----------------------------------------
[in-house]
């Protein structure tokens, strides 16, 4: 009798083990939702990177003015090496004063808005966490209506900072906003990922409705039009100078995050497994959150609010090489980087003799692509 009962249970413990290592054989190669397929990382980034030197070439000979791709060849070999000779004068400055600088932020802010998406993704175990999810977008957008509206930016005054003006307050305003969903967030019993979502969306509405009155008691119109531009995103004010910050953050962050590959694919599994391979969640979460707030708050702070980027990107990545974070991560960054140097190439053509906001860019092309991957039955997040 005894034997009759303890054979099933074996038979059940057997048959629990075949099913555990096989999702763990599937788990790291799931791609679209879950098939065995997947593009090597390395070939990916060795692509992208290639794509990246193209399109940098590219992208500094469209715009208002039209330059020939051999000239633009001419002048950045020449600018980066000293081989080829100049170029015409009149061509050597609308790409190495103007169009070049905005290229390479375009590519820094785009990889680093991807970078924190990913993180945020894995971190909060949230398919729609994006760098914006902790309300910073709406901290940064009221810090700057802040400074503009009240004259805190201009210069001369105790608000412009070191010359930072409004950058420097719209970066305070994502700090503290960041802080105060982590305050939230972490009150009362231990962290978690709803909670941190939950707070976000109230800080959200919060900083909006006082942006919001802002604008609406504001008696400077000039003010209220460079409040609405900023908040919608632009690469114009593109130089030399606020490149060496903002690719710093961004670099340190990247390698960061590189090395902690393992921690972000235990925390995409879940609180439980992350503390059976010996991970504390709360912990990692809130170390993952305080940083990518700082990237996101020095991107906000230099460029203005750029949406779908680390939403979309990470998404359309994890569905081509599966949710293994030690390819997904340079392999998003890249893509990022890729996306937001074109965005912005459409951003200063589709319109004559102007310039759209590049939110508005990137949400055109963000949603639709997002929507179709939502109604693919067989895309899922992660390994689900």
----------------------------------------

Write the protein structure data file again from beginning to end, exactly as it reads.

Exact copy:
[in-house]
């Protein structure tokens, strides 16, 4: 009798083990939702990177003015090496004063808005966490209506900072906003990922409705039009100078995050497994959150609010090489980087003799692509 009962249970413990290592054989190669397929990382980034030197070439000979791709060849070999000779004068400055600088932020802010998406993704175990999810977008957008509206930016005054003006307050305003969903967030019993979502969306509405009155008691119109531009995103004010910050953050962050590959694919599994391979969640979460707030708050702070980027990107990545974070991560960054140097190439053509906001860019092309991957039955997040 005894034997009759303890054979099933074996038979059940057997048959629990075949099913555990096989999702763990599937788990790291799931791609679209879950098939065995997947593009090597390395070939990916060795692509992208290639794509990246193209399109940098590219992208500094469209715009208002039209330059020939051999000239633009001419002048950045020449600018980066000293081989080829100049170029015409009149061509050597609308790409190495103007169009070049905005290229390479375009590519820094785009990889680093991807970078924190990913993180945020894995971190909060949230398919729609994006760098914006902790309300910073709406901290940064009221810090700057802040400074503009009240004259805190201009210069001369105790608000412009070191010359930072409004950058420097719209970066305070994502700090503290960041802080105060982590305050939230972490009150009362231990962290978690709803909670941190939950707070976000109230800080959200919060900083909006006082942006919001802002604008609406504001008696400077000039003010209220460079409040609405900023908040919608632009690469114009593109130089030399606020490149060496903002690719710093961004670099340190990247390698960061590189090395902690393992921690972000235990925390995409879940609180439980992350503390059976010996991970504390709360912990990692809130170390993952305080940083990518700082990237996101020095991107906000230099460029203005750029949406779908680390939403979309990470998404359309994890569905081509599966949710293994030690390819997904340079392999998003890249893509990022890729996306937001074109965005912005459409951003200063589709319109004559102007310039759209590049939110508005990137949400055109963000949603639709997002929507179709939502109604693919067989895309899922992660390994689900």